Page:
Chilblains are painful blue or red patches that occur on the extremities after exposure to cold. They can be itchy, painful and in some cases they may become infected and ulcerate. They are caused by poor circulation and affect about 10% of people.
Raynaud’s disease is also caused by problems with circulation. It occurs when there are spasms in the arteries usually supplying the fingers and toes, disrupting circulation and causing skin colour changes, numbness and prickling sensations. Raynaud’s can be triggered by exposure to cold or emotionally stressful situations.
As well as addressing the triggers of these conditions (ie. protect against exposure to cold and reduce emotional stress) the naturopathic approach is to improve circulation, and reduce inflammation which aggravates both these conditions.
Warming cold hands and feet slowly (ie. having a tepid not scalding bath) is better than going straight to the heater and causing more inflammation as the area heats up, so resist the temptation. Warming anti-inflammatory spices such as cayenne, turmeric, black pepper, cinnamon and ginger should be taken daily. A turmeric latte is a delicious way to do this. See the recipe below.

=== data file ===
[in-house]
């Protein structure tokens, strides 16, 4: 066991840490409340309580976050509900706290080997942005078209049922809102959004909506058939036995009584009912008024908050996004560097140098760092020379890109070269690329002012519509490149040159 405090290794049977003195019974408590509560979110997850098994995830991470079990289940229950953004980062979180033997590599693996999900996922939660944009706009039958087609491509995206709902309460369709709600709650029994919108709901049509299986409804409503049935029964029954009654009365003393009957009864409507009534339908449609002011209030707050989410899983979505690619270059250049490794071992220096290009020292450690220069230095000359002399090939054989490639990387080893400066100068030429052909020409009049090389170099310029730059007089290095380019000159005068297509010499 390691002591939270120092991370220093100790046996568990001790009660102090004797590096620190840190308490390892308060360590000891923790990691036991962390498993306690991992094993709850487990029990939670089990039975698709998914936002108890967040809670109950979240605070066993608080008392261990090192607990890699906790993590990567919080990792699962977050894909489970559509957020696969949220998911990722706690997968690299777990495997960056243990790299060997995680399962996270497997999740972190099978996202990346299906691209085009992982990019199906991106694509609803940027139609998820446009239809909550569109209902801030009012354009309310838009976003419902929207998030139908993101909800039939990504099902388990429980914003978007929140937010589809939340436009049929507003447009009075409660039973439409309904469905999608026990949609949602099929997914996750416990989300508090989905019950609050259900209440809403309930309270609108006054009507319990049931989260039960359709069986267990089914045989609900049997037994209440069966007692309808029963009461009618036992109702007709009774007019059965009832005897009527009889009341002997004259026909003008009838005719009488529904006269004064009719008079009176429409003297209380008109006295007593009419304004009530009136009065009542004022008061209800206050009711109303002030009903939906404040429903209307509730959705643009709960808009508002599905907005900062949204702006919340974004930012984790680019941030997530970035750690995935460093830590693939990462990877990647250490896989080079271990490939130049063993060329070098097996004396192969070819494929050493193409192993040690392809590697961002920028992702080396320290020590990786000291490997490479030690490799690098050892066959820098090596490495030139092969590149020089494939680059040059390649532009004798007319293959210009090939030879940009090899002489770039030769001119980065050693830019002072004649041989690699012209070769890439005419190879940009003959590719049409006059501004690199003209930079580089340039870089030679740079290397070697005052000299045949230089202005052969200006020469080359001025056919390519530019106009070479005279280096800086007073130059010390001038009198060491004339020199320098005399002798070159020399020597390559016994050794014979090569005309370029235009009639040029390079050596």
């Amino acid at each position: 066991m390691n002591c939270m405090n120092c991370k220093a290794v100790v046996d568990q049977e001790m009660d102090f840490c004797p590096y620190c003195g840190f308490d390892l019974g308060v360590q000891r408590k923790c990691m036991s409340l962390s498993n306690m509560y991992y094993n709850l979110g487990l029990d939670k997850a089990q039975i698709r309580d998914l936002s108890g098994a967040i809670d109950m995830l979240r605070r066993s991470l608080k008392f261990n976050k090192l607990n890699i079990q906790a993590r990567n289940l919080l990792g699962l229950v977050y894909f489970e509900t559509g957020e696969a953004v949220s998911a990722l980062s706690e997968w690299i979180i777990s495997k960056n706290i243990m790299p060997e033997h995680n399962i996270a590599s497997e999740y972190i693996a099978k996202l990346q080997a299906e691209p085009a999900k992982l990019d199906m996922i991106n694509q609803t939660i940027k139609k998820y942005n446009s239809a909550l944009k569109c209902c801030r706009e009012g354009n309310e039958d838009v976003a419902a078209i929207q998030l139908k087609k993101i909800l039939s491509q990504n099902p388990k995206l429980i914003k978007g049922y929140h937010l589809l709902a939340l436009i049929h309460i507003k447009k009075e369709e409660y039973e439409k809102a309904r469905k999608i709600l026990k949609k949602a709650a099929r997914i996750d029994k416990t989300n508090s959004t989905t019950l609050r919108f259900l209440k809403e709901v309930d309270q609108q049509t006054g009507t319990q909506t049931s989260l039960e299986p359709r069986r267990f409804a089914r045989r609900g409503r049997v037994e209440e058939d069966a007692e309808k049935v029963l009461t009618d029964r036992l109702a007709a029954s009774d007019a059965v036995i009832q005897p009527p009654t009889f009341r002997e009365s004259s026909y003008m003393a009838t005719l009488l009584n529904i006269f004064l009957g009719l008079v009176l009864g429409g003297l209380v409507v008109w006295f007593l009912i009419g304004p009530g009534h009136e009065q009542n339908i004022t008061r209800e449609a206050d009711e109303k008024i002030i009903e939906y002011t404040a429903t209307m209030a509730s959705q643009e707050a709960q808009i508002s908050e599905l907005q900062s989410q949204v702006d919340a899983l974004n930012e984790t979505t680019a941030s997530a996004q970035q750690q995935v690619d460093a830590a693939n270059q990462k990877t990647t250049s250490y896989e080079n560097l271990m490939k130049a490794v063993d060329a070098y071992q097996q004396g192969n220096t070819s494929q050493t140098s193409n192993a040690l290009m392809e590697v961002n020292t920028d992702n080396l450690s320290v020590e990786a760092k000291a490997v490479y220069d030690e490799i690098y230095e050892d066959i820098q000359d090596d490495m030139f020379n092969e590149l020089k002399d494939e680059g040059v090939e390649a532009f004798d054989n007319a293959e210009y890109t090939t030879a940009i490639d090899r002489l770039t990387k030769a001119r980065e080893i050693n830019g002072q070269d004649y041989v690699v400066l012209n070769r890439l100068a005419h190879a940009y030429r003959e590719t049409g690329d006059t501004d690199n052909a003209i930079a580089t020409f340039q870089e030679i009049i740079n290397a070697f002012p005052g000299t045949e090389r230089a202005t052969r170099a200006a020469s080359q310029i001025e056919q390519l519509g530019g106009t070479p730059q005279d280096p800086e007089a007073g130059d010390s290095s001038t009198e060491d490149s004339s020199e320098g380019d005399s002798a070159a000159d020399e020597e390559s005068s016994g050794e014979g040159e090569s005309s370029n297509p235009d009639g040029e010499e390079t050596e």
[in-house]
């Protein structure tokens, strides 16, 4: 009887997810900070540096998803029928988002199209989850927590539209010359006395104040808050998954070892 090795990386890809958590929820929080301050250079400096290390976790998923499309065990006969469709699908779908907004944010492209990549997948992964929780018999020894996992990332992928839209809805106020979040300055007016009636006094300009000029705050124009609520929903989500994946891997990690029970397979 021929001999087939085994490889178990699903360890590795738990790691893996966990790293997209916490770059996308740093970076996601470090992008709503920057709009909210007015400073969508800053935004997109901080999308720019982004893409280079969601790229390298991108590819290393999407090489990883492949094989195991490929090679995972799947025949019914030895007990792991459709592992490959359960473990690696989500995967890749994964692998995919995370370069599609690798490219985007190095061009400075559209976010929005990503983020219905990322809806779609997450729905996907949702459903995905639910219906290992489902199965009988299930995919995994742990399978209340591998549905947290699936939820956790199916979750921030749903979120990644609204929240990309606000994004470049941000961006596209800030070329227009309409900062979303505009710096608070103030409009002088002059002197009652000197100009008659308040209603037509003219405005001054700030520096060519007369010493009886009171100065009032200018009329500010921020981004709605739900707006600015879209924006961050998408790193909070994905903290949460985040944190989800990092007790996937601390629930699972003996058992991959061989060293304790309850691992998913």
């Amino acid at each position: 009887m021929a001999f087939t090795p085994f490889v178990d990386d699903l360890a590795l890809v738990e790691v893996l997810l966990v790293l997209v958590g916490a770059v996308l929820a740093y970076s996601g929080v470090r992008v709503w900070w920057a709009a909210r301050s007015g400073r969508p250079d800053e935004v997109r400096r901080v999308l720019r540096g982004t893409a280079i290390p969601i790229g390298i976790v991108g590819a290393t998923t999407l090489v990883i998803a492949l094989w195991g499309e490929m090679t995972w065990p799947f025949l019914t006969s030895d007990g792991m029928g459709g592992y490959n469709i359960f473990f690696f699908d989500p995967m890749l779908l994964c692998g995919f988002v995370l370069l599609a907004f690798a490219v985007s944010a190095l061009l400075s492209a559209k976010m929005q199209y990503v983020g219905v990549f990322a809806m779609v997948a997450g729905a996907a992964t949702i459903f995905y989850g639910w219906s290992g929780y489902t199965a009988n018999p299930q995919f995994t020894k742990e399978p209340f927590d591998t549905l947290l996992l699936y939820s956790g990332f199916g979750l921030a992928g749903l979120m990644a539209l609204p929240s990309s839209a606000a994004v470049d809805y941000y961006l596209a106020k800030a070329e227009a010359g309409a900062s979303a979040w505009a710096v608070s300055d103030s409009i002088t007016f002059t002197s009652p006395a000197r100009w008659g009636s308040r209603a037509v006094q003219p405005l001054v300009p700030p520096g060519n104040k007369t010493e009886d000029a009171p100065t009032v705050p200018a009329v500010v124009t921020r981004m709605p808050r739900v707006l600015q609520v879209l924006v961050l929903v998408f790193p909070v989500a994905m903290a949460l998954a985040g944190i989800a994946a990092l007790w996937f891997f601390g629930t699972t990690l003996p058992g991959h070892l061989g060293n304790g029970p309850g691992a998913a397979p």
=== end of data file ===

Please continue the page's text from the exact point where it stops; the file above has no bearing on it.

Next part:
Vitamin E can also promote circulation so be sure to eat plenty of nuts and some seeds. Lack of calcium and magnesium can cause increased sensitivity to the cold and is also linked to emotional sensitivity; eat plenty of tahini, leafy green vegetables and almonds to help correct any imbalance.
Daily exercise and relaxation techniques are useful to combat stress and support healthy circulation. Vitamin B3 is both a circulatory stimulant and inflammation suppressant. It also helps modulate stress. See your naturopathic practitioner about appropriate dosages for you.
Many people start taking good quality fish oil, cod liver oil or flaxseed oil coming into the winter months to support circulation. Acupuncture and herbal circulatory supports such as ginkgo biloba are worth investigating. Geranium, lavender, pine bark and nutmeg essential oils can be used for therapeutic massage. You can make a lovely at home mix, following dilution instructions on the bottle. Organic jojoba or almond oils are great carriers. Be sure to use therapeutic quality oils and not fragrance oils.
With Raynaud’s disease there can be underlying disease causes, such as an autoimmune disease, and it may be a side-effect of medications. If you are experiencing Raynaud’s it is a good idea to have underlying issues ruled out by your physician.
- 500 ml almond milk (other nut milks or coconut milk is also nice, but rice milk is too thin for this recipe)
- 2 tsp turmeric
- ½ tsp cinnamon
- ½ tsp ginger
- pinch nutmeg
- pinch ground black pepper
- pinch cayenne (if you can handle the zing)
- raw honey to sweeten
- extra nutmeg to garnish
- Gently warm 'milk' in a small pot on the stove
- Add spices and mix through for 1 minute
- Pour into 2 mugs and sprinkle some extra nutmeg for garnish
- Add an optional teaspoon of raw honey to sweeten